With more Canadian wheat acres planted and higher yields of Canada Western Red Spring likely, questions are arising on what's ahead for the market amid concerns about the quality of the new crop and as farmers hold back on old crop sales because of falling futures.
Early last week, Statistics Canada put total wheat planted at 25.4 million acres, 8.7% higher year on year and the highest level since 2013, when spring wheat gained 10.5% on the year to 18.2 million mt. The increases in planting on the year have been credited to better growing conditions from last season's drought-stricken crop. Increases in the CWRS planting area could be the result of higher-than-average global wheat prices and global wheat demand.
Also, in its World Agricultural Supply and Demand Estimates report July 12, the US Department of Agriculture projected Canadian wheat production at 34 million mt, 1 million mt higher following the Statistics Canada survey.
While spring wheat production in Canada was expected to be higher because of the increase seen in seeded acres, new crop quality is unknown, with CWRS indicating it could point to lower protein and grades.
The concern over new crop protein quality could result in vast price ranges between the diverse quality and specifications for spring wheat. This display of concern is not seen for the old crop, as it has high quality and high protein levels, according to sources.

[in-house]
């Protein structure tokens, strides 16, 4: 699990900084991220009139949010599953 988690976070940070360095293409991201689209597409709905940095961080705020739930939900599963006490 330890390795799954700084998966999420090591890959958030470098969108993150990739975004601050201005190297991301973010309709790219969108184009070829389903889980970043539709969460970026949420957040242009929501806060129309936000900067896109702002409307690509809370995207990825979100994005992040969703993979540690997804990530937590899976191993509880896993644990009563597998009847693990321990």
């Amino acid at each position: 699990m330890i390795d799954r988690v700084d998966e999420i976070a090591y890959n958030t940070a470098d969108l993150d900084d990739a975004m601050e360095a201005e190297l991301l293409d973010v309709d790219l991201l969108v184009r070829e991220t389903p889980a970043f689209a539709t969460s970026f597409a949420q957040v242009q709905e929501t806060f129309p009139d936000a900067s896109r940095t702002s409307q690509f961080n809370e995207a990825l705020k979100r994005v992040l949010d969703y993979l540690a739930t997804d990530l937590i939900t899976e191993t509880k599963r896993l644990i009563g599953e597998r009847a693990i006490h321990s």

On predictions of the new crop being large and of lower protein content, shippers looking to export CWRS are concerned about accumulating enough high protein cargo, a CWRS export merchandiser said.
Limited old crop demand
Moreover, demand for old crop has been limited on two main factors: lower flat prices influencing demand on short farmer selling, and old crop availability.
About new crop expected, there's talk of limited availability for the old crop, with farmers holding on to the crop amid falling Minneapolis Grain Exchange futures, according to sources.
MGEX futures for the September contract have fallen $4.7350/bushel from May 17, its highest settle of $13.8950/bu for this year's contract, to $9.2375 on July 12.
Tracking lower MGEX futures, CWRS outright prices for the three loading periods have shifted lower May 17 to July 12, with prices for the 30-45 day, 45-60 day and 60-75 day loading periods dropping $172.05/mt, $168.57/mt and 167.46/mt, respectively, S&P Global Commodity insights data showed July 13.
"Old crop is very tight, and with futures selling off, farmers are nonexistent," a second CWRS source said July 11, referring to lower futures settlements and outright CWRS prices influencing farmers to hold on to crops.
"Lack of farmer selling is just simply sticker shock, as prices have declined very rapidly in a three-week span," a third CWRS source said late last week.
Bids and offers are nonexistent as the market extends its previous market sentiment of quiet trading activity because of market participants not being engaged as MGEX futures and outright prices drop, CWRS sources said July 12.
On feedback putting old crop availability tight, new crop wheat is expected to be available for last-half September shipping forward. The first half of September would be too early for buyers to accumulate enough crop to be available FOB Vancouver and export this year, market sources said.
Altogether, CWRS sources have indicated that the market is watching weather conditions to see if farmers will have confidence for selling, and for development for this season's spring wheat crop.